There was a vote last week in the Senate to take a vote on gun control, specifically background checks. In the present law, there are exceptions to background checks and the vote this week will close the gun law loophole, says Brad Bannon of Bannon Communications Research in Washington, D.C.
The immigration issue, on the other hand, is one of the rare issues where democrats and republicans both have the incentive to do something, says Bannon. The democrats have the incentive of gratitude to the strong Latino vote and the republicans have the incentive of fear, because if the republicans suffer another loss to the Latinos like they did last year, they will have a hard time winning in 2016, according to Bannon.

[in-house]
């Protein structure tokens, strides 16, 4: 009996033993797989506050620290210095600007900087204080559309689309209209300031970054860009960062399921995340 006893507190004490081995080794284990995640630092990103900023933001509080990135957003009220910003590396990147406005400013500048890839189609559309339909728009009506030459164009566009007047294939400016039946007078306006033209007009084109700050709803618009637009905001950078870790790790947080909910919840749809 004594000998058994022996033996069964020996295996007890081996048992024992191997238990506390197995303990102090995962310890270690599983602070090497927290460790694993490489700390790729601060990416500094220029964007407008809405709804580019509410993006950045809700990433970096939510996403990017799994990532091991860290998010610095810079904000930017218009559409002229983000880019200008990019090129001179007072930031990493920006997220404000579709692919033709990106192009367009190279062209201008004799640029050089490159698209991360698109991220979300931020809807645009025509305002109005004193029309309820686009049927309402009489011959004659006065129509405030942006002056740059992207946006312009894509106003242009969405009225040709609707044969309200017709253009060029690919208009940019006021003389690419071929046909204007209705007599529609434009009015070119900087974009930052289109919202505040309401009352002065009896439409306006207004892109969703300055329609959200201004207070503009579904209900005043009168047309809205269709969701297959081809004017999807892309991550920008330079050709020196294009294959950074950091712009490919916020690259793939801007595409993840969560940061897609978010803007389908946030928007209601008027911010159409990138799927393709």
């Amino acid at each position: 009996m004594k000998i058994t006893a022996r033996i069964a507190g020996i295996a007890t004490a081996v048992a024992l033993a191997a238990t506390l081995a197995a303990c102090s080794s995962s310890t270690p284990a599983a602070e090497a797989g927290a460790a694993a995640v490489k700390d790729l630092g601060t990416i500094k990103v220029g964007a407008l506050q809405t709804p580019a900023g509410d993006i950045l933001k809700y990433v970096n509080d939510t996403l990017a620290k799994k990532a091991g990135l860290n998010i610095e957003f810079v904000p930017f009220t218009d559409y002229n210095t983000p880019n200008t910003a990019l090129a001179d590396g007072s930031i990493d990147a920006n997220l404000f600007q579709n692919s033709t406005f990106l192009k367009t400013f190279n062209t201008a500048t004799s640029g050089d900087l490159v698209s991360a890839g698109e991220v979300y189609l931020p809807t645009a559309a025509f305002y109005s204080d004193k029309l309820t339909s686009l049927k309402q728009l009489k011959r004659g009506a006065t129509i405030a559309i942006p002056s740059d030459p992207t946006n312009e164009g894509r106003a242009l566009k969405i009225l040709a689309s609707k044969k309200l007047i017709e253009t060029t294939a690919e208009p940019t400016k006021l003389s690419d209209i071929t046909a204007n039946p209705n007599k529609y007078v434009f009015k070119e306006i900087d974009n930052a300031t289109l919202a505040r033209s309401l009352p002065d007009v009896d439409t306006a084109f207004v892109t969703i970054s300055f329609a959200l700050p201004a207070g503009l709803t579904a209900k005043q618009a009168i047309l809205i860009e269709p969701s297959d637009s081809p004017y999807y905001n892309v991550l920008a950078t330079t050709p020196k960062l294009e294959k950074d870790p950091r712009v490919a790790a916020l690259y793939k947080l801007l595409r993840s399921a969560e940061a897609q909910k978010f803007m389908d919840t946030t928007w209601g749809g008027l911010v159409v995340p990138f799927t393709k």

Many republicans who broke the filibuster have already said they're going to vote no when the bill comes up. A lot of republicans don't care about public opinion, says Bannon, but those who do should worry about the gun control law. A recent ABC poll shows that 91% of Americans support background checks and 57% support a ban on assault weapons, so public opinion is very strong.
Bannon thinks the Senate will pass the gun control law, which is again, just a tightening of the background checks but they will have to figure out how to get the bill through the "NRA-GOP dominated House of Representatives."
Bannon says President Obama will probably continue speaking about gun control and if the vote passes, this will most likely increase. Having the first lady speak about it is good as she's so popular. In fact, when she last spoke about gun control, it was the first time she talked about a policy matter, which shows just how important gun control is to the White House, says Bannon.